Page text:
As the hour of two approached the friends began to arrive and after offering such consolation to the stricken relatives as the proprieties of the occasion required, solemnly seated themselves about the room with an augmented consciousness of their importance in the scheme funereal. Then the minister came, and in that overshadowing presence the lesser lights went into eclipse. His entrance was followed by that of the widow, whose lamentations filled the room. She approached the casket and after leaning her face against the cold glass for a moment was gently led to a seat near her daughter. Mournfully and low the man of God began his eulogy of the dead, and his doleful voice, mingled with the sobbing which it was its purpose to stimulate and sustain, rose and fell, seemed to come and go, like the sound of a sullen sea. The gloomy day grew darker as he spoke; a curtain of cloud underspread the sky and a few drops of rain fell audibly. It seemed as if all nature were weeping for John Mortonson.
When the minister had finished his eulogy with prayer a hymn was sung and the pall-bearers took their places beside the bier. As the last notes of the hymn died away the widow ran to the coffin, cast herself upon it and sobbed hysterically. Gradually, however, she yielded to dissuasion, becoming more composed; and as the minister was in the act of leading her away her eyes sought the face of the dead beneath the glass. She threw up her arms and with a shriek fell backward insensible.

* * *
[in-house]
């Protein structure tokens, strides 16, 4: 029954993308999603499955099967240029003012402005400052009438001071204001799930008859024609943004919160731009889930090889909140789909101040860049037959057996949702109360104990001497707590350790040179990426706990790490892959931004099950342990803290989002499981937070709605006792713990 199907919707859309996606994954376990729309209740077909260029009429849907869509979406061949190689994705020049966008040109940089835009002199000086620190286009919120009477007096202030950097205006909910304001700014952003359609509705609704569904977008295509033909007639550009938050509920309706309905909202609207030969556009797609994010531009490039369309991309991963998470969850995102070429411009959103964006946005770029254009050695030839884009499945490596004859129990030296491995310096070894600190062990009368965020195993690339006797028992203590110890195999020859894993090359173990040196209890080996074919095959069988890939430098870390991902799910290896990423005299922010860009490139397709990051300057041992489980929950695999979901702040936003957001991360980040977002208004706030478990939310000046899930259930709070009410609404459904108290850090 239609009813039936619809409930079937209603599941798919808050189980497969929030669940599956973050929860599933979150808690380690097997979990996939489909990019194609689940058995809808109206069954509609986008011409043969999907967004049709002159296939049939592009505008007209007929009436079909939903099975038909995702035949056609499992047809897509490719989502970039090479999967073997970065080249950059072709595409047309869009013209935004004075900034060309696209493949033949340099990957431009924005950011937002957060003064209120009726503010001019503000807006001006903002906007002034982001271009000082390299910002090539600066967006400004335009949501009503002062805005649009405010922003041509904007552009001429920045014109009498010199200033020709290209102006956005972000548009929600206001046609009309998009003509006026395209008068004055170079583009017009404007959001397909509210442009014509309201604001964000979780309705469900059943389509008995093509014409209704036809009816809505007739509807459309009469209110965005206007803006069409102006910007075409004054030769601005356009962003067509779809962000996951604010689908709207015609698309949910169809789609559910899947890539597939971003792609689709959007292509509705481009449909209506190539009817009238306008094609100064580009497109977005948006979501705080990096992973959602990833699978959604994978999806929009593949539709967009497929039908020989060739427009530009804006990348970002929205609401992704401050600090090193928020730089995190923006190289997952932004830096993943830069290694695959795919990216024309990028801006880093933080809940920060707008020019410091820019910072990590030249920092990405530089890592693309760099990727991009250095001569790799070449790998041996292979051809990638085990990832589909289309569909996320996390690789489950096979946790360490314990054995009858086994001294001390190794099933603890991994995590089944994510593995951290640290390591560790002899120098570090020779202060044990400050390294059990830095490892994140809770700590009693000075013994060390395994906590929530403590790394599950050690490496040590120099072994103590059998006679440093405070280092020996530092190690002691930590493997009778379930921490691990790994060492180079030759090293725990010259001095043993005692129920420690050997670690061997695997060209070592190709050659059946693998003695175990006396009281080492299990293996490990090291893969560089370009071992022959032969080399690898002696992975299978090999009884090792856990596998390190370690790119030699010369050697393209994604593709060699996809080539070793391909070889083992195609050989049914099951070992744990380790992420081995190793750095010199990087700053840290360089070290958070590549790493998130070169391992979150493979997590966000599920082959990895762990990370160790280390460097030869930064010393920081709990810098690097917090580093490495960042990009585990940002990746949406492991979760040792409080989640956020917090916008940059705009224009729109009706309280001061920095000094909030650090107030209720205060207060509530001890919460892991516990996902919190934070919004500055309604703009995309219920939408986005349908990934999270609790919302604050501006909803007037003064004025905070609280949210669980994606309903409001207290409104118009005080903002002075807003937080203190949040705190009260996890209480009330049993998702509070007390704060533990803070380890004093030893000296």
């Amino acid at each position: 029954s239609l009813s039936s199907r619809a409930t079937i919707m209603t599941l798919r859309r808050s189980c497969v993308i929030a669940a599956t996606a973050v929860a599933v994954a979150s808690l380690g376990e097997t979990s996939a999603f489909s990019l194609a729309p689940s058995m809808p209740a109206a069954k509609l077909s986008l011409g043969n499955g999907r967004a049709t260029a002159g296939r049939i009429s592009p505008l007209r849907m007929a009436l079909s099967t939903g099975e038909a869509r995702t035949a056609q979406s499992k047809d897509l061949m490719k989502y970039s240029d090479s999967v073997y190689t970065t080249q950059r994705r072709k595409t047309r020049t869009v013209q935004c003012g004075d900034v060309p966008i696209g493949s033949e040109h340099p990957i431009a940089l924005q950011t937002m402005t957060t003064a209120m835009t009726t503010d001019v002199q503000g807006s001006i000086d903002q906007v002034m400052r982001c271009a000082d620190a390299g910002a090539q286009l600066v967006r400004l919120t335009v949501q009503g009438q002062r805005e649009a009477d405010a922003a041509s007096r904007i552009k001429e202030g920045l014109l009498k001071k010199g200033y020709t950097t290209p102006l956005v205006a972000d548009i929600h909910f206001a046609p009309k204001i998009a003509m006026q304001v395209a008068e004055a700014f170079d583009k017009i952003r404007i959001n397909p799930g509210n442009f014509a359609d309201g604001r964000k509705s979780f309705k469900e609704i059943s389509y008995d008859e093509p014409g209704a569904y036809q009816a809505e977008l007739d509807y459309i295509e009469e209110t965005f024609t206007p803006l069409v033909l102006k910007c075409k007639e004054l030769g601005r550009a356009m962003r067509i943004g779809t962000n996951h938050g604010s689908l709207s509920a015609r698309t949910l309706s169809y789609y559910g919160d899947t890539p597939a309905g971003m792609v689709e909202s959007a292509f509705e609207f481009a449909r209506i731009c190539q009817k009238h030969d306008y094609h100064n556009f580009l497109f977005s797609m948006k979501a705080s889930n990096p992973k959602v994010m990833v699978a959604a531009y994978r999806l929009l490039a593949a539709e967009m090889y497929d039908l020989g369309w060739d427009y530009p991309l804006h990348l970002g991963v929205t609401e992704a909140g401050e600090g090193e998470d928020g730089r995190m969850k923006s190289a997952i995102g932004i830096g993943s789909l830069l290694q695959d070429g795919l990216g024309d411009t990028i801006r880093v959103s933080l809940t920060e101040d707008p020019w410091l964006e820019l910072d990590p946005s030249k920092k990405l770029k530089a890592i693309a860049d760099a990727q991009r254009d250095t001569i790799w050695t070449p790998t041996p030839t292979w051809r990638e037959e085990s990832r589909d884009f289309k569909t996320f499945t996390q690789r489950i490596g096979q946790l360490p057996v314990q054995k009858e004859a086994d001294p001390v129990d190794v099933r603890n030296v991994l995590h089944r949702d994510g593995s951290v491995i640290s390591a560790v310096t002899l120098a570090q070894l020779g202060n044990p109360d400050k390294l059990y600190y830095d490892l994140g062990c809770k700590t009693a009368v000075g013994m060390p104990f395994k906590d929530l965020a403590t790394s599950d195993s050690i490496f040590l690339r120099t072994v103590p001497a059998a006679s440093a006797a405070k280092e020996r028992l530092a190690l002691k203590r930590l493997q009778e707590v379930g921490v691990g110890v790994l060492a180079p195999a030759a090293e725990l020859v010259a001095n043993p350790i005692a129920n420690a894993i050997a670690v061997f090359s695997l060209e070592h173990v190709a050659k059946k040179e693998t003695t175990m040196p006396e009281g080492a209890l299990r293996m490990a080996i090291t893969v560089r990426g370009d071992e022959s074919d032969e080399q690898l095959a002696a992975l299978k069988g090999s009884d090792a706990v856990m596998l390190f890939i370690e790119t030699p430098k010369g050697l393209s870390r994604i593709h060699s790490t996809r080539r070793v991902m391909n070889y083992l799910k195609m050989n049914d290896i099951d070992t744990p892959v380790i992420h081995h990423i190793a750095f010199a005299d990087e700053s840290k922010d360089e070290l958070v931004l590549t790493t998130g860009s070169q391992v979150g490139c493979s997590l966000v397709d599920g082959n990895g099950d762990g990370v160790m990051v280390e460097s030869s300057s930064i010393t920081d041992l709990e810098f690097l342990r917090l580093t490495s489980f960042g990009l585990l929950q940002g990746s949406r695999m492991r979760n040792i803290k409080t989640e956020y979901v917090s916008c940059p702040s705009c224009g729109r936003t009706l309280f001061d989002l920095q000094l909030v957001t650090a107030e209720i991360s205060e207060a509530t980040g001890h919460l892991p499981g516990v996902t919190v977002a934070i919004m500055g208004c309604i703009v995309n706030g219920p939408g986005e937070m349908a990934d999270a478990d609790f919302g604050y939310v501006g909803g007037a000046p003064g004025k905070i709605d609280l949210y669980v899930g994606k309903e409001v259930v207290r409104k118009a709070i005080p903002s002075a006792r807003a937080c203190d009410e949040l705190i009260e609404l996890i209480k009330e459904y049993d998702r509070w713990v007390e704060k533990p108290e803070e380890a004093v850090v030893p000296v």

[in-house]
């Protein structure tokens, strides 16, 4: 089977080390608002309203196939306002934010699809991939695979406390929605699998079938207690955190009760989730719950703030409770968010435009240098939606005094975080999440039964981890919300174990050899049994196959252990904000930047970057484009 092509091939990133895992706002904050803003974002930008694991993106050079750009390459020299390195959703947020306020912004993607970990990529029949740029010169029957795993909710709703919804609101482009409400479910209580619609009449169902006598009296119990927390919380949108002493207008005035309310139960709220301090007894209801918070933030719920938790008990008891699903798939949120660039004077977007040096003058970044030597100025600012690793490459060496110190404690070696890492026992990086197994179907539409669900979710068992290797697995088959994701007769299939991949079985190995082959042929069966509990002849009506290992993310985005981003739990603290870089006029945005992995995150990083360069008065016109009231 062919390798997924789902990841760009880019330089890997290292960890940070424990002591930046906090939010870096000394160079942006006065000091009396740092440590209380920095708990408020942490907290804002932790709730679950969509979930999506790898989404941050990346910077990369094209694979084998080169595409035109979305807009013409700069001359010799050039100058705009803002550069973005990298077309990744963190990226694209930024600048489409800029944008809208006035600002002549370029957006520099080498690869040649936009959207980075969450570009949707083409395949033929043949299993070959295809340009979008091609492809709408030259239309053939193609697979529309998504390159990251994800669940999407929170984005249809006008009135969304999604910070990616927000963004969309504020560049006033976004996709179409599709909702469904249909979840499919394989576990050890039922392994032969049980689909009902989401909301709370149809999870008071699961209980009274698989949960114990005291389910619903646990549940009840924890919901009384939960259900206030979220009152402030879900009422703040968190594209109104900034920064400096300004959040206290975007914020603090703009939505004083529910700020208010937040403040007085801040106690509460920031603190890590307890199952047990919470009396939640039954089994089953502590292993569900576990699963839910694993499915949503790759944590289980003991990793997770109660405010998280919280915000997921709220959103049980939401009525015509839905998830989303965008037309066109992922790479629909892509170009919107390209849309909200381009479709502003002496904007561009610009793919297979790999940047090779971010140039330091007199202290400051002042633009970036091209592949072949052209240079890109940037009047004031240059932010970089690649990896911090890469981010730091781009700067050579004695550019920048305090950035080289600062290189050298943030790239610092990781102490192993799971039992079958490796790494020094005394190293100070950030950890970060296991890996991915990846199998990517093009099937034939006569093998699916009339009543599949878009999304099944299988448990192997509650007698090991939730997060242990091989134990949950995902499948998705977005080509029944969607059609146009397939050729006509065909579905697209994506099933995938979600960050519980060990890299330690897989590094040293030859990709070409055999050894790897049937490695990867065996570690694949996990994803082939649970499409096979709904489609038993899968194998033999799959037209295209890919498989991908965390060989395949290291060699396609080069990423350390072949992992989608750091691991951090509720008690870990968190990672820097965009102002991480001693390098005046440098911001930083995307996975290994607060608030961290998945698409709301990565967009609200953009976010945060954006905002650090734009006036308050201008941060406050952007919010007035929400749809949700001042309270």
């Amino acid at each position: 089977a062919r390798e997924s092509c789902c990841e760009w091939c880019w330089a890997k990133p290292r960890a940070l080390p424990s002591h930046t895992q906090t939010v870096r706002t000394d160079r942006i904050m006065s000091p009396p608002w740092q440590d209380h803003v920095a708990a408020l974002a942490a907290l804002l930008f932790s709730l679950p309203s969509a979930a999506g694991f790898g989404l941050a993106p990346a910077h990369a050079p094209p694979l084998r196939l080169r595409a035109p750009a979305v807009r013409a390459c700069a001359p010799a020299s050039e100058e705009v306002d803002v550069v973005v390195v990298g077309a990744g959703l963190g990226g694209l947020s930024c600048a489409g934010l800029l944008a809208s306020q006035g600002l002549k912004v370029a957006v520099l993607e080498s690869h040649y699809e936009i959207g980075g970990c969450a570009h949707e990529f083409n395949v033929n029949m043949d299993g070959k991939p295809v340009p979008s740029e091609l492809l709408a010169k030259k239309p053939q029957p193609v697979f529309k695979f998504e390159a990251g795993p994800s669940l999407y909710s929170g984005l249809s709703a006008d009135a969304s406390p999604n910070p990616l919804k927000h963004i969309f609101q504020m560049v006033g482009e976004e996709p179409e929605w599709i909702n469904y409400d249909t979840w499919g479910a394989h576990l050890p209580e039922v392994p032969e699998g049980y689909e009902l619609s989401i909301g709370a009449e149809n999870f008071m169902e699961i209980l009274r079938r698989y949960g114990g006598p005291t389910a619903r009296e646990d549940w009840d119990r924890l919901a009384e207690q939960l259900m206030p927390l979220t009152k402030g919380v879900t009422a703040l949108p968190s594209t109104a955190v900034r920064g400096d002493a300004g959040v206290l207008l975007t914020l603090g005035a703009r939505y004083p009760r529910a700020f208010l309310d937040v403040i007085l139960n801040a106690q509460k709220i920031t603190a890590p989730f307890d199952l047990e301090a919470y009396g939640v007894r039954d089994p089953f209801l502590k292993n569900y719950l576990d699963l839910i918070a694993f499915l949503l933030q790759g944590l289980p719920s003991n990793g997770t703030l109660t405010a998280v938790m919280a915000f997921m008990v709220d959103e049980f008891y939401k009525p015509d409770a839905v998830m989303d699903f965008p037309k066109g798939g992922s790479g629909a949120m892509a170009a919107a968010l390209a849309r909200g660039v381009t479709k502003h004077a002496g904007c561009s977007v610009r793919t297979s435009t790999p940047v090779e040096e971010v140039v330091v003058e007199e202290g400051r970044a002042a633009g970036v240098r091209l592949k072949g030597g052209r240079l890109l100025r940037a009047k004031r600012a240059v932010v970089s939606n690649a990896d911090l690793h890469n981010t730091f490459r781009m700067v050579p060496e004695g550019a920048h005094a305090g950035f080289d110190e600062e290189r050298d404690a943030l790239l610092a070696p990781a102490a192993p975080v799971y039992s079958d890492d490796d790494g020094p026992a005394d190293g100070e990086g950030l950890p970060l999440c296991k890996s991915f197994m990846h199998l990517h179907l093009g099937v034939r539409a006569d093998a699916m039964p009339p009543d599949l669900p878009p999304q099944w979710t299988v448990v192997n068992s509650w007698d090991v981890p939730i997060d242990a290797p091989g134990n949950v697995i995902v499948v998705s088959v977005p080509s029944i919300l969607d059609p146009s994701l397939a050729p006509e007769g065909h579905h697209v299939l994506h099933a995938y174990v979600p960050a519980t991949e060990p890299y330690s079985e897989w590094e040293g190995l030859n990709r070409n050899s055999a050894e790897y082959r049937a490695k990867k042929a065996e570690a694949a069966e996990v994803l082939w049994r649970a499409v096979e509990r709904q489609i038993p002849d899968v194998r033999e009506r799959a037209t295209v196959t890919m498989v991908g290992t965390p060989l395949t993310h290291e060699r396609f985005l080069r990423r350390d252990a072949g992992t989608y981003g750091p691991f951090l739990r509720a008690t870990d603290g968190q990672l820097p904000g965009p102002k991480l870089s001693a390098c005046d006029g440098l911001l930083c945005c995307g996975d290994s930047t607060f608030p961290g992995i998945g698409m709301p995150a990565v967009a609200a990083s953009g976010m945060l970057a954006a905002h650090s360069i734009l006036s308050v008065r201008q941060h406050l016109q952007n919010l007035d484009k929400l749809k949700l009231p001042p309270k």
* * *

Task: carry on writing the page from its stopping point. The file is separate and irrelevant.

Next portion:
The mourners sprang forward to the coffin, the friends followed, and as the clock on the mantel solemnly struck three all were staring down upon the face of John Mortonson, deceased.
They turned away, sick and faint. One man, trying in his terror to escape the awful sight, stumbled against the coffin so heavily as to knock away one of its frail supports. The coffin fell to the floor, the glass was shattered to bits by the concussion.
From the opening crawled John Mortonson’s cat, which lazily leapt to the floor, sat up, tranquilly wiped its crimson muzzle with a forepaw, then walked with dignity from the room.
For a part of the distance between Auburn and Newcastle the road— first on one side of a creek and then on the other—occupies the whole bottom of the ravine, being partly cut out of the steep hillside, and partly built up with bowlders removed from the creek-bed by the miners. The hills are wooded, the course of the ravine is sinuous. In a dark night careful driving is required in order not to go off into the water. The night that I have in memory was dark, the creek a torrent, swollen by a recent storm. I had driven up from Newcastle and was within about a mile of Auburn in the darkest and narrowest part of the ravine, looking intently ahead of my horse for the roadway. Suddenly I saw a man almost under the animal’s nose, and reined in with a jerk that came near setting the creature upon its haunches.